Automated production of recombinant human proteins as resource for proteome research.

Kohl T, Schmidt C, Wiemann S, Poustka A, Korf U - Proteome Sci (2008)

Influence of fusion tag and induction temperature on fusion protein yield. Successfully purified human fusion proteins sorted according to fusion tag and purification strategy. Protein expression was induced at 25°C (white), 30°C (dark grey) and 37°C (light grey), respectively.
© Copyright Policy - open-access
Related In: Results  -  Collection

License
Show All Figures
getmorefigures.php?uid=PMC2266735&req=5

Figure 3: Influence of fusion tag and induction temperature on fusion protein yield. Successfully purified human fusion proteins sorted according to fusion tag and purification strategy. Protein expression was induced at 25°C (white), 30°C (dark grey) and 37°C (light grey), respectively.
Mentions: The influence of the different fusion tags was examined (Figure 3) and compared with the outcome of our manual approach. With respect to the impact of the induction temperature on His-tagged protein expression, 15% (14 proteins), 19% (18 proteins), 5% (5 proteins) of His-tag proteins were purified when induced at a temperature of 25°C, 30°C, and 37°C, respectively. For reasons of technical simplicity, a one-step lysis and purification procedure was performed in the automated approach. This one-step procedure monitored exclusively the successfully purified proteins without analyzing the percentage of inducible proteins. Moreover, with an average yield of close to 30%, His-tagged fusion proteins were slightly better soluble when protein expression was induced in the manual approach [30].

Bottom Line: The target proteins are encoded by functionally uncharacterized open reading frames (ORF) identified by the German cDNA consortium.A robust automated strategy for the production of recombinant human proteins in E. coli was established based on a set of four different protein expression vectors resulting in NusA/His, MBP/His, GST and His-tagged proteins.Future applications might include the optimization of experimental conditions for the large-scale production of soluble recombinant proteins from libraries of open reading frames.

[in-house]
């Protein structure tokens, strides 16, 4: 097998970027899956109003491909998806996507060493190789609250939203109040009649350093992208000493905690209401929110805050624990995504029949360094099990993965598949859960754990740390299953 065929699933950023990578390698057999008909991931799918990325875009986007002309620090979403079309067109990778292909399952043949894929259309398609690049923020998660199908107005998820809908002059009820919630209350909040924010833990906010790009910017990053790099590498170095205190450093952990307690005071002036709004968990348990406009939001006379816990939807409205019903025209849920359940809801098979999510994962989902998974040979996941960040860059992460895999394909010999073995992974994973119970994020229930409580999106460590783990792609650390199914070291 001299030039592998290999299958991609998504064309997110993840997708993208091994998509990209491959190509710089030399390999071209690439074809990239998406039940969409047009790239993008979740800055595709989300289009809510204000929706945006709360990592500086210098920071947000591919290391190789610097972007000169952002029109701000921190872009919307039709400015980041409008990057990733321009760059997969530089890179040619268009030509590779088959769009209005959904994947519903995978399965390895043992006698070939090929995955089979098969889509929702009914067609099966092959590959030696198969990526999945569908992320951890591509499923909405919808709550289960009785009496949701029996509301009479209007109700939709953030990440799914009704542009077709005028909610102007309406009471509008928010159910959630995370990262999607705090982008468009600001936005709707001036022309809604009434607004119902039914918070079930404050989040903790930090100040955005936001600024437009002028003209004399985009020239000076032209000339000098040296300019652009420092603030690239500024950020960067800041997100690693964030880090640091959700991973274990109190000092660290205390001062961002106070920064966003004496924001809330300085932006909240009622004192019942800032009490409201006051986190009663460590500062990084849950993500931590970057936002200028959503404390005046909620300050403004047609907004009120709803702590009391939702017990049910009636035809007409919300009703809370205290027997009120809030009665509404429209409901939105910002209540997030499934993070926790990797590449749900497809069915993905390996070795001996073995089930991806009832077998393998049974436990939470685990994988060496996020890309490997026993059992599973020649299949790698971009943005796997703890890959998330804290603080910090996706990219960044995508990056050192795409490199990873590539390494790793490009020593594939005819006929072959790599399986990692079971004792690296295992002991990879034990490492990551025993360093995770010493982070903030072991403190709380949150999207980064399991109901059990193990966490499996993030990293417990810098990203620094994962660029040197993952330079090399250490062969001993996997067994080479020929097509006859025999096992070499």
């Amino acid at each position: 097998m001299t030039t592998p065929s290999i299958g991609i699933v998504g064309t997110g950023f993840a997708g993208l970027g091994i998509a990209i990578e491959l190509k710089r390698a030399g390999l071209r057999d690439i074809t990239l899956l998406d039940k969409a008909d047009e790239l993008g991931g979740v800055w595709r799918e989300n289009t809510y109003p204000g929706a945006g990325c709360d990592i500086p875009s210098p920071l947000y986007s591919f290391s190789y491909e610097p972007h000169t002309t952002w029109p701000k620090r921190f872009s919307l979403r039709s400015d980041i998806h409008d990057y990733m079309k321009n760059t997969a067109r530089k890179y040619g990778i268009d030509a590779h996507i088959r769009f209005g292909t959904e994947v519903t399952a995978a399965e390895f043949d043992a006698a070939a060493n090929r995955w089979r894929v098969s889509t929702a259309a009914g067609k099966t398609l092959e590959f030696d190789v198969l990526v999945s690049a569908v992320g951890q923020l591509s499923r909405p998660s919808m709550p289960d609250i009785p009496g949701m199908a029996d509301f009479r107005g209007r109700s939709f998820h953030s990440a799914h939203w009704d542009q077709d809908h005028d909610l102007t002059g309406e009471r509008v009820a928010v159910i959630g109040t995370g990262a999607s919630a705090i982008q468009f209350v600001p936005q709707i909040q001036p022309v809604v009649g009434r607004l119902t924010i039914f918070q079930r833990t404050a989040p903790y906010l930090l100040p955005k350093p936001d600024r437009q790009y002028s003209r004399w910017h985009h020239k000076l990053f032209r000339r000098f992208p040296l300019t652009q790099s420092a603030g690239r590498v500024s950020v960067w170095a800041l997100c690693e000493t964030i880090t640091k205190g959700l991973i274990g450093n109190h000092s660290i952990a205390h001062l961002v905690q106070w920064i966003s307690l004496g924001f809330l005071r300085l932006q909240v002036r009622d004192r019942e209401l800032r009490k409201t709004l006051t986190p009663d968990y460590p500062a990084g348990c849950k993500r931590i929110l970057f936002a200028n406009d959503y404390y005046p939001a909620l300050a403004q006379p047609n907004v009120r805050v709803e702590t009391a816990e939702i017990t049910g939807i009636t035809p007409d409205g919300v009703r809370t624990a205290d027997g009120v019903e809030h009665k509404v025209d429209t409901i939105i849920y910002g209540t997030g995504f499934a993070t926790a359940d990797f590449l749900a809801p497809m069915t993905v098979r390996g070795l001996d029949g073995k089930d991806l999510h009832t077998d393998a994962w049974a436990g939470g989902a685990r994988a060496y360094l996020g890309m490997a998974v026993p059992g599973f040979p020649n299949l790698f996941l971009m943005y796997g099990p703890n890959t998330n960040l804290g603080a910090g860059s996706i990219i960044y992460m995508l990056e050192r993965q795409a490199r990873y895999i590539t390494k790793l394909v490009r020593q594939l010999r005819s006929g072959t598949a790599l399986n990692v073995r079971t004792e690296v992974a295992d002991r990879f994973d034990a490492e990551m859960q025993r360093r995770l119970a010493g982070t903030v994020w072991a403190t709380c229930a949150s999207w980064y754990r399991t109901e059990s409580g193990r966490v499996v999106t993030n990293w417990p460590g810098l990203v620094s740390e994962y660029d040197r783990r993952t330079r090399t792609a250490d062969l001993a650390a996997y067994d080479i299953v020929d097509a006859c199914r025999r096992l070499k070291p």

View Article: PubMed Central - HTML - PubMed

Affiliation: German Cancer Research Center, Heidelberg, Germany. kohl@froggo.de

ABSTRACT

Background: An arbitrary set of 96 human proteins was selected and tested to set-up a fully automated protein production strategy, covering all steps from DNA preparation to protein purification and analysis. The target proteins are encoded by functionally uncharacterized open reading frames (ORF) identified by the German cDNA consortium. Fusion proteins were produced in E. coli with four different fusion tags and tested in five different purification strategies depending on the respective fusion tag. The automated strategy relies on standard liquid handling and clone picking equipment.

Results: A robust automated strategy for the production of recombinant human proteins in E. coli was established based on a set of four different protein expression vectors resulting in NusA/His, MBP/His, GST and His-tagged proteins. The yield of soluble fusion protein was correlated with the induction temperature and the respective fusion tag. NusA/His and MBP/His fusion proteins are best expressed at low temperature (25 degrees C), whereas the yield of soluble GST fusion proteins was higher when protein expression was induced at elevated temperature. In contrast, the induction of soluble His-tagged fusion proteins was independent of the temperature. Amylose was not found useful for affinity-purification of MBP/His fusion proteins in a high-throughput setting, and metal chelating chromatography is recommended instead.

Conclusion: Soluble fusion proteins can be produced in E. coli in sufficient qualities and microg/ml culture quantities for downstream applications like microarray-based assays, and studies on protein-protein interactions employing a fully automated protein expression and purification strategy. Future applications might include the optimization of experimental conditions for the large-scale production of soluble recombinant proteins from libraries of open reading frames.

No MeSH data available.


Related in: MedlinePlus